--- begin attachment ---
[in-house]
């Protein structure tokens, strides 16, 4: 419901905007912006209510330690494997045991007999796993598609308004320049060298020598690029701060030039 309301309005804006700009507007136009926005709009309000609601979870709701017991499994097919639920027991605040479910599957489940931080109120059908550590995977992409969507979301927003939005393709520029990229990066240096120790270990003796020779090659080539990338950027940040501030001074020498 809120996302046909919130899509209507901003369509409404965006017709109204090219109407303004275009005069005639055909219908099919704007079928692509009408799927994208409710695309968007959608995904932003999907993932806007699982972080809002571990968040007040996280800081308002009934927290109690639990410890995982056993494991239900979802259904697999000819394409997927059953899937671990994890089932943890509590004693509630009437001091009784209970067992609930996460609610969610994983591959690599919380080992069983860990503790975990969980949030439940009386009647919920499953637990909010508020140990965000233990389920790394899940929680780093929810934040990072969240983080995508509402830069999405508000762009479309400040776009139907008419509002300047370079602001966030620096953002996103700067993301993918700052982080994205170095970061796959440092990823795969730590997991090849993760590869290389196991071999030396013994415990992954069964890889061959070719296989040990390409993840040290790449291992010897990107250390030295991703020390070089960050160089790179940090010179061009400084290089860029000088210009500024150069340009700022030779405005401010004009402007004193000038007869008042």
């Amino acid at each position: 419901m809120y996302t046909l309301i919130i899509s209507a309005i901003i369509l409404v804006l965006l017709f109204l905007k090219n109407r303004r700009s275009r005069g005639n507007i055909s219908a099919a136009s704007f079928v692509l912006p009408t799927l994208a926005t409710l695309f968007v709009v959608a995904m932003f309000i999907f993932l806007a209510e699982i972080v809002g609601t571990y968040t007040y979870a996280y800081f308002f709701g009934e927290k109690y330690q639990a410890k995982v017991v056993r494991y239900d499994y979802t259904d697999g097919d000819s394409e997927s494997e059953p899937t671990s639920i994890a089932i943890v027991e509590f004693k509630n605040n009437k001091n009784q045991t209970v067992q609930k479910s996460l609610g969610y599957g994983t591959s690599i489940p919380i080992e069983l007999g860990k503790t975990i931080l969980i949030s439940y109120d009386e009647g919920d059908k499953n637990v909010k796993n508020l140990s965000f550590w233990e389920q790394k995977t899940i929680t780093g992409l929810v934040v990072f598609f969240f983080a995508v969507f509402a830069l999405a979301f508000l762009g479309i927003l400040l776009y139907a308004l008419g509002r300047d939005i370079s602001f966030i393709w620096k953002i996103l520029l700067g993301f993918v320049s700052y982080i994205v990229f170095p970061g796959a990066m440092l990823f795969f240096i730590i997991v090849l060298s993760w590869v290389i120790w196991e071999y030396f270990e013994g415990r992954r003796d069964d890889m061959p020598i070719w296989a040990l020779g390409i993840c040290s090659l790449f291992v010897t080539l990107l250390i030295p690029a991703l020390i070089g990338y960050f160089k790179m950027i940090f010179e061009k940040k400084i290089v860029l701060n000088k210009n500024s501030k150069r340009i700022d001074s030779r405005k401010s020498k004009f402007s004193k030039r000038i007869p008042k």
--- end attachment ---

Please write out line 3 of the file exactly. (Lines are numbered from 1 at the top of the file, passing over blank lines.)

């Amino acid at each position: 419901m809120y996302t046909l309301i919130i899509s209507a309005i901003i369509l409404v804006l965006l017709f109204l905007k090219n109407r303004r700009s275009r005069g005639n507007i055909s219908a099919a136009s704007f079928v692509l912006p009408t799927l994208a926005t409710l695309f968007v709009v959608a995904m932003f309000i999907f993932l806007a209510e699982i972080v809002g609601t571990y968040t007040y979870a996280y800081f308002f709701g009934e927290k109690y330690q639990a410890k995982v017991v056993r494991y239900d499994y979802t259904d697999g097919d000819s394409e997927s494997e059953p899937t671990s639920i994890a089932i943890v027991e509590f004693k509630n605040n009437k001091n009784q045991t209970v067992q609930k479910s996460l609610g969610y599957g994983t591959s690599i489940p919380i080992e069983l007999g860990k503790t975990i931080l969980i949030s439940y109120d009386e009647g919920d059908k499953n637990v909010k796993n508020l140990s965000f550590w233990e389920q790394k995977t899940i929680t780093g992409l929810v934040v990072f598609f969240f983080a995508v969507f509402a830069l999405a979301f508000l762009g479309i927003l400040l776009y139907a308004l008419g509002r300047d939005i370079s602001f966030i393709w620096k953002i996103l520029l700067g993301f993918v320049s700052y982080i994205v990229f170095p970061g796959a990066m440092l990823f795969f240096i730590i997991v090849l060298s993760w590869v290389i120790w196991e071999y030396f270990e013994g415990r992954r003796d069964d890889m061959p020598i070719w296989a040990l020779g390409i993840c040290s090659l790449f291992v010897t080539l990107l250390i030295p690029a991703l020390i070089g990338y960050f160089k790179m950027i940090f010179e061009k940040k400084i290089v860029l701060n000088k210009n500024s501030k150069r340009i700022d001074s030779r405005k401010s020498k004009f402007s004193k030039r000038i007869p008042k």